15 December 2006
News that two clinical trials in Africa have been halted because the preliminary results were so strong that it was considered unethical to continue them has received major play in the media (New York Times, Guardian, Washington Post). The reason: the experimental treatment was male circumcision and the outcome of interest was the risk of female-to-male transmission of HIV. This is a topic that has been discussed previously in the Applied Statistics workshop (see posts here and here). The two studies suggest that circumcision reduces the probability of transmission by about 50%, which is similar to an earlier randomized trial in South Africa (and, it should be noted, the estimated effect is also consistent with the results from a number of observational studies, see this NIAID FAQ for more details on the studies). In short, the evidence seems overwhelming at this point that, from a biomedical perspective, circumcision is effective at reducing transmission.
Is the same true from a policy perspective? In other words, would a policy promoting circumcision reduce the number of new HIV cases? The answer to that question is much less obvious, the concern being that the men who were circumcised would engage in riskier behavior given their newfound knowledge. This is a classic moral hazard problem; the people implementing the policy cannot control the actions taken by the treated individuals. Indeed, the researchers behind the study were falling all over themselves to emphasize the need for continued prevention measures. Despite this, it seems likely to me that one of the effects of the study (as opposed to the effect of the treatment) is going to be an increase in HIV transmission, at least at the margin, among the male subpopulation that is already circumcised.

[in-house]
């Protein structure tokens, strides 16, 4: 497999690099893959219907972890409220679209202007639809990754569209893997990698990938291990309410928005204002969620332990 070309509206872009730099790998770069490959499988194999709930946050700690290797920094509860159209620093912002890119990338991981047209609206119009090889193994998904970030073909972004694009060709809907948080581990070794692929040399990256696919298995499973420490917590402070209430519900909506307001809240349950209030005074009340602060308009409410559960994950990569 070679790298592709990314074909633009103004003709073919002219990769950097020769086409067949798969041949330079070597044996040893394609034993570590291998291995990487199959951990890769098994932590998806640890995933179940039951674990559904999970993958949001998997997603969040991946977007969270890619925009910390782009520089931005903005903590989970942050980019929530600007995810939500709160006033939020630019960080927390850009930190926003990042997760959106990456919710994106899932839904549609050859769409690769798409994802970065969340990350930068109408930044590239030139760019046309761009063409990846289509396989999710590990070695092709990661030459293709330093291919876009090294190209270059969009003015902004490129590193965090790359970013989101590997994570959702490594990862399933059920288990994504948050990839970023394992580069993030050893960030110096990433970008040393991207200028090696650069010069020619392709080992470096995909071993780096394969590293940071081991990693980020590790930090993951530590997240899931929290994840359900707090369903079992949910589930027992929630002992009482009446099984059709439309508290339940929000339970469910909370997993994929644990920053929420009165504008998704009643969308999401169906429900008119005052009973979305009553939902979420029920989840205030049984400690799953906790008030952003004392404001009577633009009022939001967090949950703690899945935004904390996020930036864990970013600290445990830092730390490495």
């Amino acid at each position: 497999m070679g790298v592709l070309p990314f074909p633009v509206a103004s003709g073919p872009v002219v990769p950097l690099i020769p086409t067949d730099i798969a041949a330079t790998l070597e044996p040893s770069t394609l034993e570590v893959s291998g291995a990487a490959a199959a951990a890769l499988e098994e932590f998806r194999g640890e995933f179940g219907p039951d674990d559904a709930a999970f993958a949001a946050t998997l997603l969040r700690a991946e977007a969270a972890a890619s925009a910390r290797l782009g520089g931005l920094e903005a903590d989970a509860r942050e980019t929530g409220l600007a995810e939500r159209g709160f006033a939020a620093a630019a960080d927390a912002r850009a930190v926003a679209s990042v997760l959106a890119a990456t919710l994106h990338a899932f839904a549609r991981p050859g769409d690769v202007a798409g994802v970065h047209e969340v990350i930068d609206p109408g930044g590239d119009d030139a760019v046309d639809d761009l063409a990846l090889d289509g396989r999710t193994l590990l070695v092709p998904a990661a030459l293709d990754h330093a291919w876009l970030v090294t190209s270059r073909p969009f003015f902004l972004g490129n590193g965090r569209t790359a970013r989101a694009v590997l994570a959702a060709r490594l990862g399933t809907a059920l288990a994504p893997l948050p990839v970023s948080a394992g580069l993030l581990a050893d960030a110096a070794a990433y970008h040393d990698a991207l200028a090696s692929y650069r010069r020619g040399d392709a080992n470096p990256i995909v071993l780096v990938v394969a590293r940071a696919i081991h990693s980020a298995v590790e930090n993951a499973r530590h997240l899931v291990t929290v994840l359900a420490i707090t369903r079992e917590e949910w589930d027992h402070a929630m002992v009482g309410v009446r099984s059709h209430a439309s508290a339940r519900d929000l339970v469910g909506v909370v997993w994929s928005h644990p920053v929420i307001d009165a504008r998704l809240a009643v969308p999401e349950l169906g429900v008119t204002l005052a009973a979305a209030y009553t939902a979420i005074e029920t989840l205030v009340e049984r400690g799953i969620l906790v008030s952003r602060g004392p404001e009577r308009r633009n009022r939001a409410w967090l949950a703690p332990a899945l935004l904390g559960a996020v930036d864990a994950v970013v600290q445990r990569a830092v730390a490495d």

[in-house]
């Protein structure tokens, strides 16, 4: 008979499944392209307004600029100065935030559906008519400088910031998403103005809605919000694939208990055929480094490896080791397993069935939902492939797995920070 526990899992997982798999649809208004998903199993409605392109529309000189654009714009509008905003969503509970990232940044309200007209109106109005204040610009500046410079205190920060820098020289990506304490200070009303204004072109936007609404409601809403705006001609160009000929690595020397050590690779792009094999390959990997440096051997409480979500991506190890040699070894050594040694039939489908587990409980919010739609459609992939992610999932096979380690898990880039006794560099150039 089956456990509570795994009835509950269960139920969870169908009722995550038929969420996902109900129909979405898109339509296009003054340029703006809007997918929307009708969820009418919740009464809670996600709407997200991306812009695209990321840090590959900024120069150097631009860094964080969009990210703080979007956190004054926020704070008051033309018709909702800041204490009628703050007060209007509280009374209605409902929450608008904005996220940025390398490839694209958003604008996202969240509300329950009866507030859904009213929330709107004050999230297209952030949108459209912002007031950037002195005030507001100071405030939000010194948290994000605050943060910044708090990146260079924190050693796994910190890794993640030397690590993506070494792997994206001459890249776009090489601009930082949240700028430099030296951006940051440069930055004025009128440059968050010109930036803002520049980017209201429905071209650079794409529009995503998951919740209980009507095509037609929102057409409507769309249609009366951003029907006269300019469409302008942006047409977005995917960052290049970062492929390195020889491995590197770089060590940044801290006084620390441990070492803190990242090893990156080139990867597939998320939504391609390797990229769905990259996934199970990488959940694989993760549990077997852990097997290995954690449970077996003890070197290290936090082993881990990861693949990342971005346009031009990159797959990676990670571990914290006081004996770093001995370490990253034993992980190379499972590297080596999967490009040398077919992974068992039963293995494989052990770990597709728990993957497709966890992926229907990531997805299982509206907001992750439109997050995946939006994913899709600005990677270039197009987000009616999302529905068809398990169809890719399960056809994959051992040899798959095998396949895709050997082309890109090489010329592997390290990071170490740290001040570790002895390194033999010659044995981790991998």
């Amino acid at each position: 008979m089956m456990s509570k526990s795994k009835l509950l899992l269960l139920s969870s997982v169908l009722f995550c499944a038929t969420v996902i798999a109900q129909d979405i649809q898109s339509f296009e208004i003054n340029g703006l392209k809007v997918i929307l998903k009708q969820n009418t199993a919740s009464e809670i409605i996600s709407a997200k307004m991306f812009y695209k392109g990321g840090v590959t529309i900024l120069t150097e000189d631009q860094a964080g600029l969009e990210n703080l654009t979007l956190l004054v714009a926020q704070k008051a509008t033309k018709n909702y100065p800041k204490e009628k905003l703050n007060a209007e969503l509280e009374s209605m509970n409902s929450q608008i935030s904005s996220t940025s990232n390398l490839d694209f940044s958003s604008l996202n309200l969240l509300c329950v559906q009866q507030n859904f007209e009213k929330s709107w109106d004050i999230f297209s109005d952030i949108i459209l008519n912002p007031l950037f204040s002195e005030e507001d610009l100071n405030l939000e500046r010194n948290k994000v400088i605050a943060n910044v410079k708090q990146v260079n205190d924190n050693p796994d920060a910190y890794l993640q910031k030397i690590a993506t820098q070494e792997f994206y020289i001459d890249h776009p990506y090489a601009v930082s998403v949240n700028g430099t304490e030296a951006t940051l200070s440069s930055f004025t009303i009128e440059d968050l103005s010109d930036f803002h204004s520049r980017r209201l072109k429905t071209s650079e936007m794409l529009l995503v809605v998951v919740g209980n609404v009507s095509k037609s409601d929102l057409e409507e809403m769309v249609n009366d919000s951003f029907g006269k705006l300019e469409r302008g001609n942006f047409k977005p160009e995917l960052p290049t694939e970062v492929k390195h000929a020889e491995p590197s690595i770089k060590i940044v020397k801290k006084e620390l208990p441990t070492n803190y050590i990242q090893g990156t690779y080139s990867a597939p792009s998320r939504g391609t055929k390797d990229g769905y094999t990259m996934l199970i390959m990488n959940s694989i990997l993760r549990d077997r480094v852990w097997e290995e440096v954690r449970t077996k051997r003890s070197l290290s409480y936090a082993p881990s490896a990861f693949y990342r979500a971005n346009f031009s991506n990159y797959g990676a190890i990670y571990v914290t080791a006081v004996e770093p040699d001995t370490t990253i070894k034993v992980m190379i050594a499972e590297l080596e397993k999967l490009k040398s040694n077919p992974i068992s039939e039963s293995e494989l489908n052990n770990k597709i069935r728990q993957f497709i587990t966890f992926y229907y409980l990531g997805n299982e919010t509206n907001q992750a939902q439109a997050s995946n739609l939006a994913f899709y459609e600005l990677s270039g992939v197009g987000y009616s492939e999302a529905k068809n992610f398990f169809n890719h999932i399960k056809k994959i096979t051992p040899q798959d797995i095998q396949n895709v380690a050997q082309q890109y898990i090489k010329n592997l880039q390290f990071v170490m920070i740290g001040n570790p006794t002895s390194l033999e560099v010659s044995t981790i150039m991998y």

This study thus highlights a couple of issues that face us as social science. First, the scientific quantity of interest (does circumcision reduce the risk of HIV transmission) need not be, and often isn't, the policy quantity of interest (will circumcision reduce the number of new HIV cases). Second, unlike our colleagues in the natural sciences, we do have to worry that the behavior of our subjects (broadly defined) will be influenced by the results of our research. A biologist doesn't have to worry that the dolphins she is studying are reading Marine Mammal Science (although to the extent that the modal number of times that a political science article is cited is still zero, we may not have to worry about our subjects reading the results of our research either!). From my perspective, the possibility of feedback - that behavior will change in response to research, in ways that could either reinforce or mitigate the conclusions that we draw - is one of the key characteristics that distinguish the social sciences from the natural sciences, a distinction that seems underappreciated and that makes our jobs as researchers substantially harder.